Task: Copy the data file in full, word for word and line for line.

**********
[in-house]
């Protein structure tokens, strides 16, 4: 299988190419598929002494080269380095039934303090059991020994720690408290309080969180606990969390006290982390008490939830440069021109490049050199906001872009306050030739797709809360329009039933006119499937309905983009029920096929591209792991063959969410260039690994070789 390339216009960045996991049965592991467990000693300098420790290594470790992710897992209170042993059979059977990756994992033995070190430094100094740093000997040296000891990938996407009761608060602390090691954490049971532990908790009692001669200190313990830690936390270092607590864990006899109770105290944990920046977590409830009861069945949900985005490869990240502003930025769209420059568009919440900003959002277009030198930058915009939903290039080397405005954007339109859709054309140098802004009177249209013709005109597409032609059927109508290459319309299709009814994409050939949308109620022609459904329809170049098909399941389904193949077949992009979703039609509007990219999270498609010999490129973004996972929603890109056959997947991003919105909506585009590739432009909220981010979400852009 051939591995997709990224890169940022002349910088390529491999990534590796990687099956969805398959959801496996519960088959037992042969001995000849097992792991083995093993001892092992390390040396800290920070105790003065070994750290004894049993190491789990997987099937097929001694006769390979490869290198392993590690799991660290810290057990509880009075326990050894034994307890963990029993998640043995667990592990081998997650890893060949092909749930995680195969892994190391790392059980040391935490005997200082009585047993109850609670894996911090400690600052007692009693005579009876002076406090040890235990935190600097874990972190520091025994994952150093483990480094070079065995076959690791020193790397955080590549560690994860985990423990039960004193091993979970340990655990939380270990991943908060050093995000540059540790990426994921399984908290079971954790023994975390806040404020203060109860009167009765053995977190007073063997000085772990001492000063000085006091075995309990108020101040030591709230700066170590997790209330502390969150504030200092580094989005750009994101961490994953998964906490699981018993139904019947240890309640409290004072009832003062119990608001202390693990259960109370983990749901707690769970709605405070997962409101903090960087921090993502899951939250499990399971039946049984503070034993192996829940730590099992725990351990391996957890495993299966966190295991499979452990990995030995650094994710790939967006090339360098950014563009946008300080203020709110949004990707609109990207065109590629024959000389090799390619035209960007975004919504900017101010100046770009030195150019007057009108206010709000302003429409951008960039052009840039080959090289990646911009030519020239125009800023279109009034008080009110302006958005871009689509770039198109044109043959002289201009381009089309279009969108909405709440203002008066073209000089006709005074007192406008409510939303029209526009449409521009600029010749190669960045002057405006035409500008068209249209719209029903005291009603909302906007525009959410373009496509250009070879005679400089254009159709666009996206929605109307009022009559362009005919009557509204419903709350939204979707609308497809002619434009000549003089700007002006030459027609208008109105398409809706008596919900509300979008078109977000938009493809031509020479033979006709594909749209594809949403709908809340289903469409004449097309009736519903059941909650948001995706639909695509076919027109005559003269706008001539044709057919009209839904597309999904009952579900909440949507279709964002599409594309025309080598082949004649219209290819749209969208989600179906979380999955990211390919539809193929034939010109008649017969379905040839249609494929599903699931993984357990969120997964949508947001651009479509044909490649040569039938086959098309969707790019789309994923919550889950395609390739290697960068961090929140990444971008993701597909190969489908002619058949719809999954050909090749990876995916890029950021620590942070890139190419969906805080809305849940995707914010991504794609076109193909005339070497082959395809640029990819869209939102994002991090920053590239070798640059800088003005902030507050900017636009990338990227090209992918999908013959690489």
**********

[in-house]
């Protein structure tokens, strides 16, 4: 299988190419598929002494080269380095039934303090059991020994720690408290309080969180606990969390006290982390008490939830440069021109490049050199906001872009306050030739797709809360329009039933006119499937309905983009029920096929591209792991063959969410260039690994070789 390339216009960045996991049965592991467990000693300098420790290594470790992710897992209170042993059979059977990756994992033995070190430094100094740093000997040296000891990938996407009761608060602390090691954490049971532990908790009692001669200190313990830690936390270092607590864990006899109770105290944990920046977590409830009861069945949900985005490869990240502003930025769209420059568009919440900003959002277009030198930058915009939903290039080397405005954007339109859709054309140098802004009177249209013709005109597409032609059927109508290459319309299709009814994409050939949308109620022609459904329809170049098909399941389904193949077949992009979703039609509007990219999270498609010999490129973004996972929603890109056959997947991003919105909506585009590739432009909220981010979400852009 051939591995997709990224890169940022002349910088390529491999990534590796990687099956969805398959959801496996519960088959037992042969001995000849097992792991083995093993001892092992390390040396800290920070105790003065070994750290004894049993190491789990997987099937097929001694006769390979490869290198392993590690799991660290810290057990509880009075326990050894034994307890963990029993998640043995667990592990081998997650890893060949092909749930995680195969892994190391790392059980040391935490005997200082009585047993109850609670894996911090400690600052007692009693005579009876002076406090040890235990935190600097874990972190520091025994994952150093483990480094070079065995076959690791020193790397955080590549560690994860985990423990039960004193091993979970340990655990939380270990991943908060050093995000540059540790990426994921399984908290079971954790023994975390806040404020203060109860009167009765053995977190007073063997000085772990001492000063000085006091075995309990108020101040030591709230700066170590997790209330502390969150504030200092580094989005750009994101961490994953998964906490699981018993139904019947240890309640409290004072009832003062119990608001202390693990259960109370983990749901707690769970709605405070997962409101903090960087921090993502899951939250499990399971039946049984503070034993192996829940730590099992725990351990391996957890495993299966966190295991499979452990990995030995650094994710790939967006090339360098950014563009946008300080203020709110949004990707609109990207065109590629024959000389090799390619035209960007975004919504900017101010100046770009030195150019007057009108206010709000302003429409951008960039052009840039080959090289990646911009030519020239125009800023279109009034008080009110302006958005871009689509770039198109044109043959002289201009381009089309279009969108909405709440203002008066073209000089006709005074007192406008409510939303029209526009449409521009600029010749190669960045002057405006035409500008068209249209719209029903005291009603909302906007525009959410373009496509250009070879005679400089254009159709666009996206929605109307009022009559362009005919009557509204419903709350939204979707609308497809002619434009000549003089700007002006030459027609208008109105398409809706008596919900509300979008078109977000938009493809031509020479033979006709594909749209594809949403709908809340289903469409004449097309009736519903059941909650948001995706639909695509076919027109005559003269706008001539044709057919009209839904597309999904009952579900909440949507279709964002599409594309025309080598082949004649219209290819749209969208989600179906979380999955990211390919539809193929034939010109008649017969379905040839249609494929599903699931993984357990969120997964949508947001651009479509044909490649040569039938086959098309969707790019789309994923919550889950395609390739290697960068961090929140990444971008993701597909190969489908002619058949719809999954050909090749990876995916890029950021620590942070890139190419969906805080809305849940995707914010991504794609076109193909005339070497082959395809640029990819869209939102994002991090920053590239070798640059800088003005902030507050900017636009990338990227090209992918999908013959690489």